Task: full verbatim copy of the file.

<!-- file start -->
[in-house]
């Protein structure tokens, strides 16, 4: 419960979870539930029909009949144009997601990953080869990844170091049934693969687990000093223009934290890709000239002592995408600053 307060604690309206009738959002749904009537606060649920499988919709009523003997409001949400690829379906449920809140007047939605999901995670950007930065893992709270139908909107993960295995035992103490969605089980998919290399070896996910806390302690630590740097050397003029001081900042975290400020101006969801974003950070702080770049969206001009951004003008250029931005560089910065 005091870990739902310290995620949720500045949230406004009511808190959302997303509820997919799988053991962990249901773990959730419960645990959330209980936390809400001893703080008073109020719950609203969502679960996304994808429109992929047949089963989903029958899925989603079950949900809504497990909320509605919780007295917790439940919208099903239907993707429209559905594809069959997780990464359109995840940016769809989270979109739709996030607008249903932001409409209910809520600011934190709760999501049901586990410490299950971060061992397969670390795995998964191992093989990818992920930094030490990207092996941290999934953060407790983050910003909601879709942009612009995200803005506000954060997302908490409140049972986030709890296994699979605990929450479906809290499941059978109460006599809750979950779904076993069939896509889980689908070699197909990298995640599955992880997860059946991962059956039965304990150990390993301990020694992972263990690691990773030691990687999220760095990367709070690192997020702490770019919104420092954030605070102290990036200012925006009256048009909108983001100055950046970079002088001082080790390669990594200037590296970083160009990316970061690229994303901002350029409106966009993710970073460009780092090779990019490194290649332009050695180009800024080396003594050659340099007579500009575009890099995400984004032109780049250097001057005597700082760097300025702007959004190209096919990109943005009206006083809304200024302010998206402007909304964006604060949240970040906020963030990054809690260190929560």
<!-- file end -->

[in-house]
């Protein structure tokens, strides 16, 4: 419960979870539930029909009949144009997601990953080869990844170091049934693969687990000093223009934290890709000239002592995408600053 307060604690309206009738959002749904009537606060649920499988919709009523003997409001949400690829379906449920809140007047939605999901995670950007930065893992709270139908909107993960295995035992103490969605089980998919290399070896996910806390302690630590740097050397003029001081900042975290400020101006969801974003950070702080770049969206001009951004003008250029931005560089910065 005091870990739902310290995620949720500045949230406004009511808190959302997303509820997919799988053991962990249901773990959730419960645990959330209980936390809400001893703080008073109020719950609203969502679960996304994808429109992929047949089963989903029958899925989603079950949900809504497990909320509605919780007295917790439940919208099903239907993707429209559905594809069959997780990464359109995840940016769809989270979109739709996030607008249903932001409409209910809520600011934190709760999501049901586990410490299950971060061992397969670390795995998964191992093989990818992920930094030490990207092996941290999934953060407790983050910003909601879709942009612009995200803005506000954060997302908490409140049972986030709890296994699979605990929450479906809290499941059978109460006599809750979950779904076993069939896509889980689908070699197909990298995640599955992880997860059946991962059956039965304990150990390993301990020694992972263990690691990773030691990687999220760095990367709070690192997020702490770019919104420092954030605070102290990036200012925006009256048009909108983001100055950046970079002088001082080790390669990594200037590296970083160009990316970061690229994303901002350029409106966009993710970073460009780092090779990019490194290649332009050695180009800024080396003594050659340099007579500009575009890099995400984004032109780049250097001057005597700082760097300025702007959004190209096919990109943005009206006083809304200024302010998206402007909304964006604060949240970040906020963030990054809690260190929560």